Defendant had no reasonable expectation of privacy in data recorded in her vehicle’s sensing diagnostic module (SDM) and admission of the information which was obtained in a warrantless search does not violate the Fourth Amendment. Diaz appealed her involuntary manslaughter and gross vehicular manslaughter convictions following her involvement in a fatal accident while driving under the influence. She challenged the denial of her motion to suppress data downloaded from her vehicle’s SDM during a warrantless search. Held: Affirmed. The expectation of privacy in a vehicle is a diminished one. Here, the scope of the search did not exceed probable cause. The vehicle was lawfully impounded and was itself evidence, because it was the instrumentality of a crime. Any subsequent search of the vehicle to determine its evidentiary value was not a “search” within the Fourth Amendment, because the SDM was part of the vehicle itself. Diaz had no reasonable expectation of privacy in the data recorded, as her speed and braking may be readily observed. Even if it is assumed the SDM data was improperly admitted, any error was harmless given the overwhelming evidence of guilt.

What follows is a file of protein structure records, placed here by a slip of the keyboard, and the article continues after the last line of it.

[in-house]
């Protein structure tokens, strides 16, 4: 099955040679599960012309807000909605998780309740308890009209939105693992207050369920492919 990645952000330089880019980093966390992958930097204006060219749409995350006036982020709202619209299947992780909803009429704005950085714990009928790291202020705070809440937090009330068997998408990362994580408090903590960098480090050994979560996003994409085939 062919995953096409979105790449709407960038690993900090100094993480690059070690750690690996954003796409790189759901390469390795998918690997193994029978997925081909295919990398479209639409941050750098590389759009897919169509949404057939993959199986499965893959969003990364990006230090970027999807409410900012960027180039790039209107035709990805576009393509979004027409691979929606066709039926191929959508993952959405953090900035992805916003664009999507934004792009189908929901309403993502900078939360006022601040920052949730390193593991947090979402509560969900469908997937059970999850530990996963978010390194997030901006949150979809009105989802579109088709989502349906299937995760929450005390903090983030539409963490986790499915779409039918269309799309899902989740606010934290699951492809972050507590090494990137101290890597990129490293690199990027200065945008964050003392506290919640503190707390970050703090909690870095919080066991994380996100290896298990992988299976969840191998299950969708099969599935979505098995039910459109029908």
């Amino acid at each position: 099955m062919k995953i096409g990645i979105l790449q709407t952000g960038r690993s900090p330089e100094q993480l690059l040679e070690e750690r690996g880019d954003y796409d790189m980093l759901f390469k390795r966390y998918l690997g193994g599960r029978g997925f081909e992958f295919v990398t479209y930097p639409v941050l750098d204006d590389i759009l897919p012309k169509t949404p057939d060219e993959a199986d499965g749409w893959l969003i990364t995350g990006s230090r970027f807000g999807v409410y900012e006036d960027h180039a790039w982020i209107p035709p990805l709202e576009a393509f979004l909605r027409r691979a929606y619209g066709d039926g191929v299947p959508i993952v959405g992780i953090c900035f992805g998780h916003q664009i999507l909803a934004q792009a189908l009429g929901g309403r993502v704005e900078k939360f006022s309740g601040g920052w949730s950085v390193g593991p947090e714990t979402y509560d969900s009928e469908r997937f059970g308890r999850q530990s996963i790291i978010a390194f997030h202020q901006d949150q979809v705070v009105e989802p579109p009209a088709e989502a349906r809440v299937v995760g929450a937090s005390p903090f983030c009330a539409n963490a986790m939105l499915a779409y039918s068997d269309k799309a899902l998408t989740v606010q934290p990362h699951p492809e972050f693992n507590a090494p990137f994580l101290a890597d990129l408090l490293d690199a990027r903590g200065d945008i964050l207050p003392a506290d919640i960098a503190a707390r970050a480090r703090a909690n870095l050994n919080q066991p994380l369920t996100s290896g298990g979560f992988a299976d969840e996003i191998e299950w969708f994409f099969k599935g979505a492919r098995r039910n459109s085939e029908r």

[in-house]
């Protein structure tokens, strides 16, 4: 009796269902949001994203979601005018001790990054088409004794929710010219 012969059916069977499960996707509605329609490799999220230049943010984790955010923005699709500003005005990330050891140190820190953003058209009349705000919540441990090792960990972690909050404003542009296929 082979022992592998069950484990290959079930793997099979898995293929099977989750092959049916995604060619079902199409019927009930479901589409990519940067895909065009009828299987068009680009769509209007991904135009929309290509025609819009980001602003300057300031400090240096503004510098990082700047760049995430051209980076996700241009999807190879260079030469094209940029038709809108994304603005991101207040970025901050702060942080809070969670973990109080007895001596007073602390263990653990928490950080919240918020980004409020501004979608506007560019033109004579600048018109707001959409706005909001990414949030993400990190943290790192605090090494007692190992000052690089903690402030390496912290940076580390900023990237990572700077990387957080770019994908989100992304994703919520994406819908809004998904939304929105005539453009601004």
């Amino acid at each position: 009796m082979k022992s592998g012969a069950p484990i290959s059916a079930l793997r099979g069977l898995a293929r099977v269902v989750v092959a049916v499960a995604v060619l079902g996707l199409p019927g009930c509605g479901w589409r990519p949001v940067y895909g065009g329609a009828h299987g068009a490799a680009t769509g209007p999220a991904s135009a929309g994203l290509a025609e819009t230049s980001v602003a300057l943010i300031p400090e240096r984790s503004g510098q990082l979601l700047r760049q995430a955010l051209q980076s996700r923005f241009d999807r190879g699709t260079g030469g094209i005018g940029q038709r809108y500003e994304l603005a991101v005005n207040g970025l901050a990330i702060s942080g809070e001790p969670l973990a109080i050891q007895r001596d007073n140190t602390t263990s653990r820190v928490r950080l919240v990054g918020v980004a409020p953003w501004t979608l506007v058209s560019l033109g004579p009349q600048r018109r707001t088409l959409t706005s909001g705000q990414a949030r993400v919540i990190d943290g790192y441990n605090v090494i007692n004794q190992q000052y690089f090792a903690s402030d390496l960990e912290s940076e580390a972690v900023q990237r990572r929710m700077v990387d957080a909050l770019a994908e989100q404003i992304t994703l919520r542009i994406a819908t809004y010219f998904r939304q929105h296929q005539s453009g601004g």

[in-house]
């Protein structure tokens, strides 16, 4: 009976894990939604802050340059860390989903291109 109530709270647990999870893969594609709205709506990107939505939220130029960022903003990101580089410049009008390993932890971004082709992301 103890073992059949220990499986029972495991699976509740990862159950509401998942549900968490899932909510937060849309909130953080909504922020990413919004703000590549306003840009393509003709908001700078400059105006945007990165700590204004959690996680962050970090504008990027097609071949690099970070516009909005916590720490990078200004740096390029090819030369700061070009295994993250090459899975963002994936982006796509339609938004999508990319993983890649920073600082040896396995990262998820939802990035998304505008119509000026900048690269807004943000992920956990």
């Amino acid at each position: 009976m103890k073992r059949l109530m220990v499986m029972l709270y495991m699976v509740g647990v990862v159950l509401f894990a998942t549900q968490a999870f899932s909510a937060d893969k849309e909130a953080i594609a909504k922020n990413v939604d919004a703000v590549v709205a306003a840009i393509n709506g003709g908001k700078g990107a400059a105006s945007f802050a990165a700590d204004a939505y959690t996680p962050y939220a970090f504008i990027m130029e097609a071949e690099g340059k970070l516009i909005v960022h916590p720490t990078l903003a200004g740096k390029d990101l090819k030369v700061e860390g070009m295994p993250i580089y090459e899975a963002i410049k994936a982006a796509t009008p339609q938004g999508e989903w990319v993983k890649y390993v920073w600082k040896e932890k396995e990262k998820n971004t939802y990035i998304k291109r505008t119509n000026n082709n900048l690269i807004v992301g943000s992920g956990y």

A court order to obtain the SDM data is not required for certain vehicles pursuant to Vehicle Code section 9951. Section 9951, which applies to all vehicles manufactured after 2004, requires that the existence of SDMs be revealed in the owner’s manual and prescribes specific conditions for downloading the SDMs data, including the requirement of a court order. However, Diaz’s vehicle was manufactured in 2002, so the statute was inapplicable.